The Transition Projects and Holst team involved the progressive, supportive Kenton neighborhood in the development of the project from the beginning. By offering deeply affordable units with supportive services and adjacent outdoor space, Argyle Gardens will help Kenton alleviate other issues related to homelessness in the area.


The co-housing module systems works within the existing Portland Zoning code and can adapt to any area that allows duplexes or additional density. In Portland, six bedrooms and a shared kitchen constitute a single dwelling unit, so one cohousing module is considered a duplex that houses twelve people. Efficient construction techniques, prefabricated elements, a maximized efficiency of space, and an aesthetic typology can easily adapt the LISAH model to a variety of locales across Oregon—from city neighborhoods to the Coast to the Cascades.
Portland, Oregon, USA
Park, Landscape Design, Urban Design
After sitting dormant as an asphalt surface parking lot in the heart of the city, private initiative stimulated the development of this sophisticated piece of urban infrastructure. European piazzas were an inspiration for the design of the park. The concept of an urban hardscape stretching from building face to building face allows the park to engage the active street fronts of the adjoining properties. While the piazza is meant to be a pedestrian space that cars are invited into, on special occasions the entire city block can be closed off from vehicular traffic to accommodate large-scale events.

The design of this urban park is intended to create new open spaces with a variety of microclimates, amenities and places for activity that present a unique destination and landmark for residents and visitors. Situated within the overlap of the retail, office and cultural districts of the central city, Director Park is active from dawn to twilight, and it accommodates the ebb and flow of a broad range of urban communities.

A key feature in the park is an open, glass-and-wood canopy sitting high along the street’s edge, offering covered seating space and views over the plaza. The plaza is designed to engage pedestrians with programmed and non-programmed activities. A water element, with arching jets and a semi-circular basin at the northeast corner, creates a comfortable environment for pedestrians. It reinforces the architectural massing of the site by addressing the street edge and providing a balance of built elements within the open space of the plaza.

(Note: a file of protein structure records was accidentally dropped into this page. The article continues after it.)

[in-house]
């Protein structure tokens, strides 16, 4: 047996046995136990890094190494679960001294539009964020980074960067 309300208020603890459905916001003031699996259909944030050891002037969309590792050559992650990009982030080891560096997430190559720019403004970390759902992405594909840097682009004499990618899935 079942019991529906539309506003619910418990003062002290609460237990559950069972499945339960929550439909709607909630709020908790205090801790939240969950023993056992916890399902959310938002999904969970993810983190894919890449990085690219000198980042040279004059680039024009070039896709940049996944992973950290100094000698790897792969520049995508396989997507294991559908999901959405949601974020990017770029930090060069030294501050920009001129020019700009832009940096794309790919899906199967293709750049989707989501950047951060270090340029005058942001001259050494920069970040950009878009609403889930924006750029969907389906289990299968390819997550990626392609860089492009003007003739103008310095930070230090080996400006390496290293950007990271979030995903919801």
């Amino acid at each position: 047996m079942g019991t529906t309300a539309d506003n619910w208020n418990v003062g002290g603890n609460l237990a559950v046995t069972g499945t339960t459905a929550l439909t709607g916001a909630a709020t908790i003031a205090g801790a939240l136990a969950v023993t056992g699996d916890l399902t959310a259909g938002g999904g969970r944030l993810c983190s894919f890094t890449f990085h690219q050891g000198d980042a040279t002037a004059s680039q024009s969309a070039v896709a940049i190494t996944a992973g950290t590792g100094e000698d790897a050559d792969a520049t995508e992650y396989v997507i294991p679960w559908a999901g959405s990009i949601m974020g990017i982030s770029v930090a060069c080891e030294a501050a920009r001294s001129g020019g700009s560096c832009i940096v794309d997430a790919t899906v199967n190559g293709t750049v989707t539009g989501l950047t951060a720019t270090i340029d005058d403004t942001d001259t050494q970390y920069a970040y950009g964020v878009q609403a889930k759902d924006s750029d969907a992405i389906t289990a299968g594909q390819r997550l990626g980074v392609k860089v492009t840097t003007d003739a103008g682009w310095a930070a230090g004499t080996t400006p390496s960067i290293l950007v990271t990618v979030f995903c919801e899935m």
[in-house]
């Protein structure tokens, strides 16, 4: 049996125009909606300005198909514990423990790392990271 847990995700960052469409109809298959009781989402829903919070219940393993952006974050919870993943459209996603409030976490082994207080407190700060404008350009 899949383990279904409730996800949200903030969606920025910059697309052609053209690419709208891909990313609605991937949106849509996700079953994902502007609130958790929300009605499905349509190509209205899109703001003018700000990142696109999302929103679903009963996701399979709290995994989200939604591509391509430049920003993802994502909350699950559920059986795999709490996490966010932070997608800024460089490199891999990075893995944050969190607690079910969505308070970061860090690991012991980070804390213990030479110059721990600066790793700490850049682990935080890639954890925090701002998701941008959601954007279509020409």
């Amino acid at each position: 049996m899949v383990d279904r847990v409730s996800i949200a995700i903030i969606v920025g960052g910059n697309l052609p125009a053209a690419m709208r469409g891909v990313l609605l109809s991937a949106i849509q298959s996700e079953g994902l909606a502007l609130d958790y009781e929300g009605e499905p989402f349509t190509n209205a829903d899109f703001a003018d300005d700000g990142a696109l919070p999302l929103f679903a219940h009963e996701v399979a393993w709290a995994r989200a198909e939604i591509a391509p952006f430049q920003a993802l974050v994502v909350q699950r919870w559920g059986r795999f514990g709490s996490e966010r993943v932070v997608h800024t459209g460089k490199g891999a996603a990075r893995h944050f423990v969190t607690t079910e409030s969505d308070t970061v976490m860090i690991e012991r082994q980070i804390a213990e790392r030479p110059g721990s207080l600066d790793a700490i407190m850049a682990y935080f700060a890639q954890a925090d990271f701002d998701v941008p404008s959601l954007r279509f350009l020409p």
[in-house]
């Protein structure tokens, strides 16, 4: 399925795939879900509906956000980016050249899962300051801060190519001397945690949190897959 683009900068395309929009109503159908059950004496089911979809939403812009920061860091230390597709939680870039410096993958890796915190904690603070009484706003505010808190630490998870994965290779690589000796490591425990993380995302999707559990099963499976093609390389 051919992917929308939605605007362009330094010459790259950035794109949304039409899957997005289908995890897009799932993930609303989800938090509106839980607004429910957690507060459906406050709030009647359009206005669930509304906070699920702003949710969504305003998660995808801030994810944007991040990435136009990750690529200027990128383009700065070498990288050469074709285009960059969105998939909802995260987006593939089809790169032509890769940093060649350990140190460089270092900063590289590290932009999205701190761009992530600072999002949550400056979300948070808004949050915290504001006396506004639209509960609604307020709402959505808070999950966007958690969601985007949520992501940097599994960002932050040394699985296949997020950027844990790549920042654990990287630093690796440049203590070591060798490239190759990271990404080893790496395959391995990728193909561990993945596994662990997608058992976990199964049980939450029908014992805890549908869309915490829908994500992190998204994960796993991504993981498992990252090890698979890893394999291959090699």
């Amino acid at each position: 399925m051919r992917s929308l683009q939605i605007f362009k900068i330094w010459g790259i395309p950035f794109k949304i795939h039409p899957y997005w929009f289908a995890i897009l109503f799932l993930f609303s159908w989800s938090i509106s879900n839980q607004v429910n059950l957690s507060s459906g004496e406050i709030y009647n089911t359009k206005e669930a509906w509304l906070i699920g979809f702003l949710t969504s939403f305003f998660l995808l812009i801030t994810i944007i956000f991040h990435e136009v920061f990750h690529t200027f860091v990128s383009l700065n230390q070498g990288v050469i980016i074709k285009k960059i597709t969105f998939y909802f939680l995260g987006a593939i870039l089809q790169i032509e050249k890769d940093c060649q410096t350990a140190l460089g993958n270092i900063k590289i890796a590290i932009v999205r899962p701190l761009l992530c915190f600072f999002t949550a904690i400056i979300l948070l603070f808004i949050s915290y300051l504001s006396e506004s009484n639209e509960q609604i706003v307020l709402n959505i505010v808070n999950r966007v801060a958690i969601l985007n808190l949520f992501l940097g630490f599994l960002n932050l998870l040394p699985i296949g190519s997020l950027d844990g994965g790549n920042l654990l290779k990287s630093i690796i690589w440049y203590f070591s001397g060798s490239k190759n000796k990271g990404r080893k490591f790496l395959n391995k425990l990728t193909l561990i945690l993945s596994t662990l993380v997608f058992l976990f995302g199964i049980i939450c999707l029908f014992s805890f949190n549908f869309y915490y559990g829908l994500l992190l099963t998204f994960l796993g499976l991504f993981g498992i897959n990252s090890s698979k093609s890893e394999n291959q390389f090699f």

Other elements of the design include loose table and chair seating, permanent architectural concrete and wood benches, street trees, custom lighting, and a café. Both the stone-paved surfaces and glass canopy incorporate innovative stormwater techniques to capture runoff on-site.

The existing garage beneath placed a number of constraints on the project. The site’s eleven-foot grade change coupled with a need to maintain six inches of undisturbed gravel over the uneven garage lid (to ensure the integrity of existing waterproofing) required innovative solutions to incorporate sub-surface utilities and accommodate the maximum ADA-allowed cross slope of two percent.

At Director Park all stormwater is filtered on-site using natural vegetation to cleanse and reduce the amount of solids entering the river. This process also slows the rate at which the run-off is allowed into the city's stormwater system. Beginning with the canopy, the low point of the structure supports a continuous stainless steel gutter perforated by a series of cables that act as rain chains directing water to a flow-through planter. Also, the café is topped with an ecoroof consisting of sedums, grasses and sage plants to cleanse run-off before directing it to the storm sewer. In addition, the plaza and the streets use the natural slope of the site to direct run-off to street planters and tree wells for filtration.

To encourage alternative modes of transportation and endorse the bike-friendly attitude of Portland, more than 20 bike racks are spread throughout the site. Director Park is also adjacent to a MAX Light Rail stop, making travel to and from Director Park simple for Portland residents and visitors.
Chicago, Illinois, USA
Health Care, Childrens Hospital, Clinical Research